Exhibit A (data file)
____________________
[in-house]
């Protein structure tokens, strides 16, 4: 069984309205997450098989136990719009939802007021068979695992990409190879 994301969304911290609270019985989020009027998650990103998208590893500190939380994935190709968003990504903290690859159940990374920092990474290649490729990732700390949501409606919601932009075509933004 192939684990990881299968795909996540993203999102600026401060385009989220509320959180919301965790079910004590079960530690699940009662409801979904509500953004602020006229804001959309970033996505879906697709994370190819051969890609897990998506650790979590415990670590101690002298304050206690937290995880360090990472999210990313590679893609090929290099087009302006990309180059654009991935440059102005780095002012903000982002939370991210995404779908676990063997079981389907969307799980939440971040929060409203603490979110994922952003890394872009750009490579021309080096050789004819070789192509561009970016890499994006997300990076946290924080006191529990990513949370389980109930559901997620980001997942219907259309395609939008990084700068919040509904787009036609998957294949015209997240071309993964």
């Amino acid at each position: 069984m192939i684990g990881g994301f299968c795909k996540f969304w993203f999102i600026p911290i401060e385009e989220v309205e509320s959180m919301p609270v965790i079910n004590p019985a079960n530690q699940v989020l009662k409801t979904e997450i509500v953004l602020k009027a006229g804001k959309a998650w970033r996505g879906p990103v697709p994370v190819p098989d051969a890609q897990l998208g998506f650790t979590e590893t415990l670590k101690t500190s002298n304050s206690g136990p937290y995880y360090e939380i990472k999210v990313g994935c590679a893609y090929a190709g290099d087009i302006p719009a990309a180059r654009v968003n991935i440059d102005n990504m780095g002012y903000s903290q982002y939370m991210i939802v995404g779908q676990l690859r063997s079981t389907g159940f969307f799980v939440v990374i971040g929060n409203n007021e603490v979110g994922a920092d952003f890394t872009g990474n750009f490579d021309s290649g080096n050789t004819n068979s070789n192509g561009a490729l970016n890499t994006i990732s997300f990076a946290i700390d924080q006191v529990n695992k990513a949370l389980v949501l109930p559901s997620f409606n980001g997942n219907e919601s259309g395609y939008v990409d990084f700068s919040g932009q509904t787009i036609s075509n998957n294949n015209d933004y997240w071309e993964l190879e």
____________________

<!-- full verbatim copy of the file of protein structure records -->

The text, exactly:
[in-house]
């Protein structure tokens, strides 16, 4: 069984309205997450098989136990719009939802007021068979695992990409190879 994301969304911290609270019985989020009027998650990103998208590893500190939380994935190709968003990504903290690859159940990374920092990474290649490729990732700390949501409606919601932009075509933004 192939684990990881299968795909996540993203999102600026401060385009989220509320959180919301965790079910004590079960530690699940009662409801979904509500953004602020006229804001959309970033996505879906697709994370190819051969890609897990998506650790979590415990670590101690002298304050206690937290995880360090990472999210990313590679893609090929290099087009302006990309180059654009991935440059102005780095002012903000982002939370991210995404779908676990063997079981389907969307799980939440971040929060409203603490979110994922952003890394872009750009490579021309080096050789004819070789192509561009970016890499994006997300990076946290924080006191529990990513949370389980109930559901997620980001997942219907259309395609939008990084700068919040509904787009036609998957294949015209997240071309993964």
């Amino acid at each position: 069984m192939i684990g990881g994301f299968c795909k996540f969304w993203f999102i600026p911290i401060e385009e989220v309205e509320s959180m919301p609270v965790i079910n004590p019985a079960n530690q699940v989020l009662k409801t979904e997450i509500v953004l602020k009027a006229g804001k959309a998650w970033r996505g879906p990103v697709p994370v190819p098989d051969a890609q897990l998208g998506f650790t979590e590893t415990l670590k101690t500190s002298n304050s206690g136990p937290y995880y360090e939380i990472k999210v990313g994935c590679a893609y090929a190709g290099d087009i302006p719009a990309a180059r654009v968003n991935i440059d102005n990504m780095g002012y903000s903290q982002y939370m991210i939802v995404g779908q676990l690859r063997s079981t389907g159940f969307f799980v939440v990374i971040g929060n409203n007021e603490v979110g994922a920092d952003f890394t872009g990474n750009f490579d021309s290649g080096n050789t004819n068979s070789n192509g561009a490729l970016n890499t994006i990732s997300f990076a946290i700390d924080q006191v529990n695992k990513a949370l389980v949501l109930p559901s997620f409606n980001g997942n219907e919601s259309g395609y939008v990409d990084f700068s919040g932009q509904t787009i036609s075509n998957n294949n015209d933004y997240w071309e993964l190879e």